Case: Twitter 2020 Incident


  1. Take 5-minutes or so read the case highlights below. You don’t need to read the associated reference links.
  2. Discuss with your group the following questions:
    1. How did the Twitter breach actually occur?
    2. Which social engineering techniques were used?
    3. How can Twitter avoid such attacks in the future?
  3. If you have more time, look at the links below for more detail about the case.


Basic facts

  • On July 15, 2020, hackers took control of 130 Twitter accounts and sent tweets from 45 accounts belonging to politicians, celebrities, and major corporations and used them to send a bitcoin scam. Compromised accounts included: Joe Biden, Barack Obama, former New York Mayor Michael Bloomberg, Amazon CEO Jeff Bezos, Bill Gates, Tesla CEO Elon Musk, investment mogul Warren Buffett, Apple, Uber, Wendy’s, and many others.
  • The scan promised to return double the amount of bitcoin sent to various bitcoin addresses: case-twitter.jpg
  • In three hours, the hackers received more than $118,000 in bitcoin.
  • It look Twitter several hours to stop the scams and they eventually resorted to locking out all users with verified (“blue checkmark”) accounts until the method of attack was identified.

How this happened

“On July 15, 2020, a 17-year old hacker and his accomplices breached Twitter’s network and seized control of dozens of Twitter accounts assigned to high-profile users. For several hours, the world watched while the Hackers carried out a public cyberattack, by seizing one high-profile account after another and tweeting out a “double your bitcoin” scam. The Hackers took over the Twitter accounts of politicians, celebrities, and entrepreneurs, including Barack Obama, Kim Kardashian West, Jeff Bezos, and Elon Musk, as well as Twitter accounts of several cryptocurrency companies regulated by the New York State Department of Financial Services. And for several hours Twitter seemed unable to stop the hack.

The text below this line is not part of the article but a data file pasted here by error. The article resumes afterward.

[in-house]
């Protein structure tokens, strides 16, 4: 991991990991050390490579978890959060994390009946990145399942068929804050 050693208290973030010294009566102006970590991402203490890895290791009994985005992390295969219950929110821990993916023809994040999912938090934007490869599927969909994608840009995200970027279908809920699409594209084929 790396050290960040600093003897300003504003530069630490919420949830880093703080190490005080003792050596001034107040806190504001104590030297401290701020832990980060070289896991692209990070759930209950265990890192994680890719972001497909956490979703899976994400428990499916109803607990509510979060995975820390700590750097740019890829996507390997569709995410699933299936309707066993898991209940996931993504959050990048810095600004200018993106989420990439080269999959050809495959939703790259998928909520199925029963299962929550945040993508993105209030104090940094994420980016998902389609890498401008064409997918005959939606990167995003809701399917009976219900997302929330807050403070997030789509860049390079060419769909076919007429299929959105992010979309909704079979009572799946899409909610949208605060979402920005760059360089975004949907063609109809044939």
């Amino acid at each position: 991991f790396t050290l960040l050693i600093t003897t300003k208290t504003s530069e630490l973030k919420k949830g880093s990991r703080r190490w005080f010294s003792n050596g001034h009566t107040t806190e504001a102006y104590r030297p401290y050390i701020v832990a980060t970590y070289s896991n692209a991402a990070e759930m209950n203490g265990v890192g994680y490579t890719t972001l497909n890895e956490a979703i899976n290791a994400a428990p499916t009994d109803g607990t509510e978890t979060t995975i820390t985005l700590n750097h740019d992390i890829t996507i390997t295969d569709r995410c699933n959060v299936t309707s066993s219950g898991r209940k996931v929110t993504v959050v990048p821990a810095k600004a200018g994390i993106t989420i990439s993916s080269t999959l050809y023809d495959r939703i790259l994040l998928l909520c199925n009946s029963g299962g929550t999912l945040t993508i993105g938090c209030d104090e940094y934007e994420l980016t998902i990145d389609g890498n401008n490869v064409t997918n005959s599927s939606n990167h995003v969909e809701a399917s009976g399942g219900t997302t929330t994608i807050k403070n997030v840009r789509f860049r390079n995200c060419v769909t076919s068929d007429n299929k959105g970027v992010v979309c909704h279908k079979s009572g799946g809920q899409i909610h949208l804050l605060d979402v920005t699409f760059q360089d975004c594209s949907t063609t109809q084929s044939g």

In monetary value, the Hackers stole over $118,000 worth of bitcoin. But more significantly, this incident exposed the vulnerability of a global social media platform with over 330 million total monthly active users and over 186 million daily active users, including over 36 million (20%) in the United States. In short, Twitter plays a central role in how we communicate and how news is spread. More than half of U.S. adults get their news from social media “often” or “sometimes.” 1

Social engineering attack

“Allison Nixon, chief research officer at security firm Unit 221B, said evidence collected to date shows that Clark and hackers he worked with started by scraping LinkedIn in search of Twitter employees who were likely to have access to the account tools. Using features that LinkedIn makes available to job recruiters, the attackers then obtained those employees’ cell phone numbers and other private contact information.

The attackers then called the employees and used the information obtained from LinkedIn and other public sources to convince them they were authorized Twitter personnel. Work-at-home arrangements caused by the COVID-19 pandemic also prevented the employees from using normal procedures such as face-to-face contact to verify the identities of the callers.” 2

“The Twitter Hack started on the afternoon of July 14, 2020, when one or more Hackers called several Twitter employees and claimed to be calling from the Help Desk in Twitter’s IT department. The Hackers claimed they were responding to a reported problem the employee was having with Twitter’s Virtual Private Network (“VPN”). Since switching to remote working, VPN problems were common at Twitter. The Hackers then tried to direct the employee to a phishing website that looked identical to the legitimate Twitter VPN website and was hosted by a similarly named domain. As the employee entered their credentials into the phishing website, the Hackers would simultaneously enter the information into the real Twitter website. This false log-in generated an MFA [multi-factor authentication] notification requesting that the employees authenticate themselves, which some of the employees did.